As I begin my first html coding, I am struck by the myriad of design decisions required to create your own website, whether it be for early New Orleans history (my PhD focus) or the autobiographical website desired for my Clio II course. One of the most basic decisions is: What do I color New Orleans history? Do I give a website on New Orleans the popular Mardi Gras colors, which, given they were those of the Russian royal family and were adopted in the late 1800s, have absolutely nothing to do with early New Orleans? Do I use the bright reds, yellows, blues, and whites of the competing Spanish, French, Americans, and British – or are those colors too primary, too laden with modern nationalistic clichés? Perhaps something more subtle: nuanced, darker shades of reds, blacks, and browns, indicating a city old and noble?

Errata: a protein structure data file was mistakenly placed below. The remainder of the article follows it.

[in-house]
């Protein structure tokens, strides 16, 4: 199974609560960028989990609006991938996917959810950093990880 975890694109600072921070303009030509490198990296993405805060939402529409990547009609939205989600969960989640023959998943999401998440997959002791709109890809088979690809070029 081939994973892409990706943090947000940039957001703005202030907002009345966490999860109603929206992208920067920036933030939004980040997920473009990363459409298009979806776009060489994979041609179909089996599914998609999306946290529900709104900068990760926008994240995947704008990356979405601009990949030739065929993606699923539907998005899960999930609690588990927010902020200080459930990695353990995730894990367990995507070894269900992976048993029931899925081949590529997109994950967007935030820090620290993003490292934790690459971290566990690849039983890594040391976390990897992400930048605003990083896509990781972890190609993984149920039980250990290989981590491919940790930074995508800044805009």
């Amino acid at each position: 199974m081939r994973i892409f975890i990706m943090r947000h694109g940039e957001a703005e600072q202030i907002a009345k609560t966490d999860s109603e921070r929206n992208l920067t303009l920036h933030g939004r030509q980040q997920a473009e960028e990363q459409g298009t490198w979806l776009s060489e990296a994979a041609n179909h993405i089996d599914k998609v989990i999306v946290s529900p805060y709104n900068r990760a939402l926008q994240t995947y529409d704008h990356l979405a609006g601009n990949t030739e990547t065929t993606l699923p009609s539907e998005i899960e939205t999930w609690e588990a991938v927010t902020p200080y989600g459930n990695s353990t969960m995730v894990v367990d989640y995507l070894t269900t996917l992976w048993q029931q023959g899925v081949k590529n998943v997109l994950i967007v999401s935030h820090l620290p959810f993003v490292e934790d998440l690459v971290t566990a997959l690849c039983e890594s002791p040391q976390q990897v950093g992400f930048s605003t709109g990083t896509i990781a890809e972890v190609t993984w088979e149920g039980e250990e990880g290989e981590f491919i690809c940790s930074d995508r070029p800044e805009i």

And then there’s that autobiographical website project. I began my life on the website at its beginning, and don’t intend to go far into what I still consider a valiant but flawed effort, probably ending in high school. It is meant not to be about me, but rather about how a boy from a coastal village, even in his youth, can find history to be inescapable, brutally real, cinematic, and intensely personal. Some of the images I want to use include my Weekly Reader memorializing JFK, Friendship 7 coin bank, my brother and I dressed as rebel soldiers, Dad in Vietnam, and the like. What colors do I give those days of my life, to make them appear not merely whimsical, but part of history? Pottery Barn for Kids colors boy’s rooms in blues and greens and deep reds – but how do you color years growing up in military bases and around ships, handling old love letters and Bibles, reading in the Wonder Years of the 1960s, watching demonstrations and wars? And what, then, will be the font, or fonts, of a life mixed of beaches, baseball, and history? What do I color my early life? What would you color your own?